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How to Be a Better Friend to Yourself

Practice treating yourself with compassion, like you would a valued friend.

Key points

  • It's important to have a good relationship with ourselves — to be able to trust ourselves, meet our needs, and enjoy our own company.
  • Most of us know how to be a good friend to others, but being a friend to ourselves feels harder.
  • Some ways to treat oneself like a friend include self-acceptance, getting to know oneself, doing nice things, and setting boundaries.
Brooke Cagle/Unsplash
Source: Brooke Cagle/Unsplash

Most of us know how to be good friends to others. Friends are trustworthy and loyal, give encouragement and empathy, lend a helping hand when things get rough, laugh, have fun, and celebrate life’s joys and accomplishments together.

If we know how to do this for our friends, why is it so hard to do the same for ourselves?

Being a friend to yourself is no different than being a friend to others and yet it feels so much harder. Almost daily, I hear from people who want to be kinder to themselves; they want to learn how to give themselves the unconditional love, support, and acceptance that they give to their friends and family.

Why you should be your own best friend

The most important relationship you’ll ever have is the relationship with yourself. Other people will come and go from your life, but you can always be there for yourself. There will be times when your friends are unavailable, perhaps you’ve moved to a new city and have yet to create a new support system, or when you’ve had a falling out or grown apart from your friends. Therefore, it’s important to be able to count on yourself and meet your own emotional needs. Even your best friend since kindergarten, who knows you better than anyone, can’t meet all of your needs. It’s simply impossible for someone else to always be available and tuned into your needs (even if you’re great at communicating them).

Expecting others to meet all our needs can leave us disappointed, frustrated, or feeling rejected. But if we learn to pay attention to our thoughts, feelings, and body sensations, we’ll be able to trust ourselves, give ourselves compassion and comfort, and rely on ourselves when life is tough.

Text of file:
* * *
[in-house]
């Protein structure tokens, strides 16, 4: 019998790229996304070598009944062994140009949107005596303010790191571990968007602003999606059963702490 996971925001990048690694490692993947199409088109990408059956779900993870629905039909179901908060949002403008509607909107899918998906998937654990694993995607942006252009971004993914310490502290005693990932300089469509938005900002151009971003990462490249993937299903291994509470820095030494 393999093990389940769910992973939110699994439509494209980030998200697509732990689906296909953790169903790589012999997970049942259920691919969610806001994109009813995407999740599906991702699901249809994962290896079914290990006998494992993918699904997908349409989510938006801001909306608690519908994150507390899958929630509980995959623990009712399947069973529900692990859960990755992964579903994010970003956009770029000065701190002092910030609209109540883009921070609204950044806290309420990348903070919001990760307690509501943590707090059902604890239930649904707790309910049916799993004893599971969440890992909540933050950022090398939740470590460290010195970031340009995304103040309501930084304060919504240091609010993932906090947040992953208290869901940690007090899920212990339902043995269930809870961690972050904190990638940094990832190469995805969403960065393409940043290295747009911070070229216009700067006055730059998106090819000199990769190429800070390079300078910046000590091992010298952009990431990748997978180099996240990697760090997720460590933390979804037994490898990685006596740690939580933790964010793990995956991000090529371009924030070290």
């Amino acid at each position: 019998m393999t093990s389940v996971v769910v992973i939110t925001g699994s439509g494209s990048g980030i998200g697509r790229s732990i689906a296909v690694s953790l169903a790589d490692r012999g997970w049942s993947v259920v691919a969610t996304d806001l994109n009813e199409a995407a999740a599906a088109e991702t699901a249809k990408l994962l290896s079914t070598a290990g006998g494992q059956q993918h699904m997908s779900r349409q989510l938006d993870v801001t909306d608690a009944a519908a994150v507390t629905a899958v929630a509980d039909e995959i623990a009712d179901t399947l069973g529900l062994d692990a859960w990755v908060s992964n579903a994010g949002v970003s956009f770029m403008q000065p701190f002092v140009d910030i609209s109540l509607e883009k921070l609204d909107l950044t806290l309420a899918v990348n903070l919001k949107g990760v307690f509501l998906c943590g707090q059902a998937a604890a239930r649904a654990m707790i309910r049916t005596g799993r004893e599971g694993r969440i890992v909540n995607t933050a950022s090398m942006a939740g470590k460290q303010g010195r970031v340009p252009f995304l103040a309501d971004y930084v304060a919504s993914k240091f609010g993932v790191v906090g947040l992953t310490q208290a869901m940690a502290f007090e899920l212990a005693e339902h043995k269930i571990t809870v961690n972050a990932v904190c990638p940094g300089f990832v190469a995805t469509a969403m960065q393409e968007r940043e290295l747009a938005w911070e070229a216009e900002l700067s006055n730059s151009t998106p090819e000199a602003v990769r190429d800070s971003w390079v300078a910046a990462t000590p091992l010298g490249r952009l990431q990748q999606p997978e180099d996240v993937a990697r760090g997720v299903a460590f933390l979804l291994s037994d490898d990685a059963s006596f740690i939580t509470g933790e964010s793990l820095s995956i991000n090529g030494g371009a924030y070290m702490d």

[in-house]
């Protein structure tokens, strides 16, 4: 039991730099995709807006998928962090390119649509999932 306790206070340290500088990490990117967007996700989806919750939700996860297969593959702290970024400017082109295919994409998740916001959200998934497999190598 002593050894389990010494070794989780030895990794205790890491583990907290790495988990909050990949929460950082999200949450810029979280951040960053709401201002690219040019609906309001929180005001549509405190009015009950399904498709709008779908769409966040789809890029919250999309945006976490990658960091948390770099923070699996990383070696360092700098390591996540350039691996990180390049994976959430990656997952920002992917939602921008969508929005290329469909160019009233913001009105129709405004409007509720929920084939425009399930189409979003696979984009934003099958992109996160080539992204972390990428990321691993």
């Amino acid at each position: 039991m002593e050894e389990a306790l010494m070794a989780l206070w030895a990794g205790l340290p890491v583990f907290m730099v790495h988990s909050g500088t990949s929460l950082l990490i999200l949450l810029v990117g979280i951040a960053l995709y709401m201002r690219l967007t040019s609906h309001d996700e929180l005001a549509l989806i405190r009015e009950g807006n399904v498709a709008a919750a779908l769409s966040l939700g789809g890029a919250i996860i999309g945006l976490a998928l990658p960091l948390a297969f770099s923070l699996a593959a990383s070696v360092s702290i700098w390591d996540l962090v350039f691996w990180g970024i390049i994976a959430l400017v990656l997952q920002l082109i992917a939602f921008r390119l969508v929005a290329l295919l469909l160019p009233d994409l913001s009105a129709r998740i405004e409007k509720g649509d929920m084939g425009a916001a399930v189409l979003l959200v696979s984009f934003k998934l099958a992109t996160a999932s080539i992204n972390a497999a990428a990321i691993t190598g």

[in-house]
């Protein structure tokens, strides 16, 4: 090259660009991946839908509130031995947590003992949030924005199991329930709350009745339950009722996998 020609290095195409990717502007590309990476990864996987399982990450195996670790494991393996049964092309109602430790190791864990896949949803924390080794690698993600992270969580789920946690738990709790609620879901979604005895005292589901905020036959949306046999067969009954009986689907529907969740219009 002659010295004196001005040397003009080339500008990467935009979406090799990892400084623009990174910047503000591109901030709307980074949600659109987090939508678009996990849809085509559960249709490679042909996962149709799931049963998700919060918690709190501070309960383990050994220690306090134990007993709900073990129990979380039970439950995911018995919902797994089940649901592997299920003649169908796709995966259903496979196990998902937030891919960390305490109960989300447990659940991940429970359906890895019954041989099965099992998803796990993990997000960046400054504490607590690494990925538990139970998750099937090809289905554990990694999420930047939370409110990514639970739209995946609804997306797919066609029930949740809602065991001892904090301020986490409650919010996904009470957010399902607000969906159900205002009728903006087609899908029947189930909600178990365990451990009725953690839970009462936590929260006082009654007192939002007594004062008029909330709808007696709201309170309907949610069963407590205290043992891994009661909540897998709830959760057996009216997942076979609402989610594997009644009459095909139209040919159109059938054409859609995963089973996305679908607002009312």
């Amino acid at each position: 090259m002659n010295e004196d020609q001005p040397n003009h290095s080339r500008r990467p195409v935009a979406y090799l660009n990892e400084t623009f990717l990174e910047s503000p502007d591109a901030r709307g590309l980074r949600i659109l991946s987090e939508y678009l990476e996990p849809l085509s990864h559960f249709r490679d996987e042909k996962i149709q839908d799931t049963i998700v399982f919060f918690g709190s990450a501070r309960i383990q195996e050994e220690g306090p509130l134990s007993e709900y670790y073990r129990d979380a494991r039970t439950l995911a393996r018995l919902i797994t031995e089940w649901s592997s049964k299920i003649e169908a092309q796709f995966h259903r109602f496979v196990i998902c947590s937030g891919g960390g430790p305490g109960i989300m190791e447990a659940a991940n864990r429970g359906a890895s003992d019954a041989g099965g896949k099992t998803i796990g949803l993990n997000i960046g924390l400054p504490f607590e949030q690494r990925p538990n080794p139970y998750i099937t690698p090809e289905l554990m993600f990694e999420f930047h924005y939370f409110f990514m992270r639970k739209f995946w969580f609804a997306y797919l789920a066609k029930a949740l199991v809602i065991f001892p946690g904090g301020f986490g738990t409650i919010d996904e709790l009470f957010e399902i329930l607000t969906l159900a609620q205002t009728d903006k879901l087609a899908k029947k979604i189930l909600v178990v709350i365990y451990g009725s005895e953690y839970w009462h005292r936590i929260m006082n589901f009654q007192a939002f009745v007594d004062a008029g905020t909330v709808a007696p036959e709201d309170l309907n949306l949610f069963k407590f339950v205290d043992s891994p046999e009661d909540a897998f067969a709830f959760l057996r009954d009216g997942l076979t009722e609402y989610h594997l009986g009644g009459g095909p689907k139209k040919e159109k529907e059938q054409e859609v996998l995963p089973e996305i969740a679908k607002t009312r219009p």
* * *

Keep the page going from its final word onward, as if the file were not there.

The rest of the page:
How to be a better friend to yourself

1. Accept yourself unconditionally. A good friend accepts you for who you are, notices your best qualities, and doesn’t compare you to others. If you notice that you’re being self-critical, try to notice what you’re struggling with and offer yourself compassion instead of criticism. Here’s an example:

Self-criticism: I can’t believe I lost my keys again! I’m so stupid!

Self-acceptance: I’m frustrated that I lost my keys. Being busy and overwhelmed is taking a toll on me.

2. Get to know yourself. How well do you really know yourself? In the hustle and bustle of everyday life, it’s easy to lose track of what matters to you and what you like to do. Self-understanding and awareness are important parts of being a good friend to yourself. Try spending a few minutes regularly writing down your interests, likes and dislikes, goals, and values (or try answering these questions). Getting to know yourself is a bit like an experiment; try some new things and see what feels right.

3. Do nice things for yourself. Friends help each other out when they’re struggling and they do nice things to brighten their day or ease their load. You can do this for yourself by saying something encouraging or complimenting yourself, spending time doing something you enjoy, cooking your favorite meal, taking time to relax, or giving yourself a small gift.

4. Set boundaries. Boundaries are also a form of self-care. Without boundaries, we run the risk of overextending ourselves, getting burnt out, feeling resentful, and letting people treat us poorly. A good friend will help you protect your boundaries and encourage you to stand up for yourself, speak your truth, and ask for respect. You can do this for yourself when you practice setting healthy boundaries.

Building a friendship with yourself is a process just like building any other friendship. It requires an investment of time and energy and a commitment to be open and honest. Being a better friend to yourself starts with small steps to get to know, listen to, care for, and be with yourself. Loving and trusting yourself will develop over time. Keep showing up for yourself and your friendship will bloom.